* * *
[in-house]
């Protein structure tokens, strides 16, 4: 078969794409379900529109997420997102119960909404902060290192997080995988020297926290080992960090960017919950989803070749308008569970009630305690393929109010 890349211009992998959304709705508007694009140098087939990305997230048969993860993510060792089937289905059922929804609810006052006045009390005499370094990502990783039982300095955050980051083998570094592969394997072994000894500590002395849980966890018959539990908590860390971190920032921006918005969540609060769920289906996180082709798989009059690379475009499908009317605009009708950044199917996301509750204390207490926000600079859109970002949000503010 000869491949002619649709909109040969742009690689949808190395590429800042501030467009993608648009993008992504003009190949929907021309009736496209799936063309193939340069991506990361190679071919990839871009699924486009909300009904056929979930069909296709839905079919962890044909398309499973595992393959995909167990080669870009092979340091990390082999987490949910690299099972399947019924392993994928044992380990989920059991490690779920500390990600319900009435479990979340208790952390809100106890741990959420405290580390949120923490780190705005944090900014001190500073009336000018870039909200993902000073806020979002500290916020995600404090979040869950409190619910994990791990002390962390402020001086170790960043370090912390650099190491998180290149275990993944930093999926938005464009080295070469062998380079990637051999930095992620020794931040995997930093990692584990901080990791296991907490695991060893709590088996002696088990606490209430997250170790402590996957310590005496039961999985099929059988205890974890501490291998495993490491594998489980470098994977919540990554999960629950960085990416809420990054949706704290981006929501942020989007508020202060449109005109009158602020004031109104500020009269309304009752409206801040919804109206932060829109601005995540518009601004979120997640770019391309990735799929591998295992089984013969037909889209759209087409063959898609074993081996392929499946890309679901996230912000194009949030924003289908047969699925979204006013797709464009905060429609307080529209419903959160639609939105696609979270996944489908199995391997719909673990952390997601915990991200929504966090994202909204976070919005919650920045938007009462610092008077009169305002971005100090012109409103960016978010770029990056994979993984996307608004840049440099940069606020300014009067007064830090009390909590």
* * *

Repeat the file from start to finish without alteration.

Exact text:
[in-house]
């Protein structure tokens, strides 16, 4: 078969794409379900529109997420997102119960909404902060290192997080995988020297926290080992960090960017919950989803070749308008569970009630305690393929109010 890349211009992998959304709705508007694009140098087939990305997230048969993860993510060792089937289905059922929804609810006052006045009390005499370094990502990783039982300095955050980051083998570094592969394997072994000894500590002395849980966890018959539990908590860390971190920032921006918005969540609060769920289906996180082709798989009059690379475009499908009317605009009708950044199917996301509750204390207490926000600079859109970002949000503010 000869491949002619649709909109040969742009690689949808190395590429800042501030467009993608648009993008992504003009190949929907021309009736496209799936063309193939340069991506990361190679071919990839871009699924486009909300009904056929979930069909296709839905079919962890044909398309499973595992393959995909167990080669870009092979340091990390082999987490949910690299099972399947019924392993994928044992380990989920059991490690779920500390990600319900009435479990979340208790952390809100106890741990959420405290580390949120923490780190705005944090900014001190500073009336000018870039909200993902000073806020979002500290916020995600404090979040869950409190619910994990791990002390962390402020001086170790960043370090912390650099190491998180290149275990993944930093999926938005464009080295070469062998380079990637051999930095992620020794931040995997930093990692584990901080990791296991907490695991060893709590088996002696088990606490209430997250170790402590996957310590005496039961999985099929059988205890974890501490291998495993490491594998489980470098994977919540990554999960629950960085990416809420990054949706704290981006929501942020989007508020202060449109005109009158602020004031109104500020009269309304009752409206801040919804109206932060829109601005995540518009601004979120997640770019391309990735799929591998295992089984013969037909889209759209087409063959898609074993081996392929499946890309679901996230912000194009949030924003289908047969699925979204006013797709464009905060429609307080529209419903959160639609939105696609979270996944489908199995391997719909673990952390997601915990991200929504966090994202909204976070919005919650920045938007009462610092008077009169305002971005100090012109409103960016978010770029990056994979993984996307608004840049440099940069606020300014009067007064830090009390909590």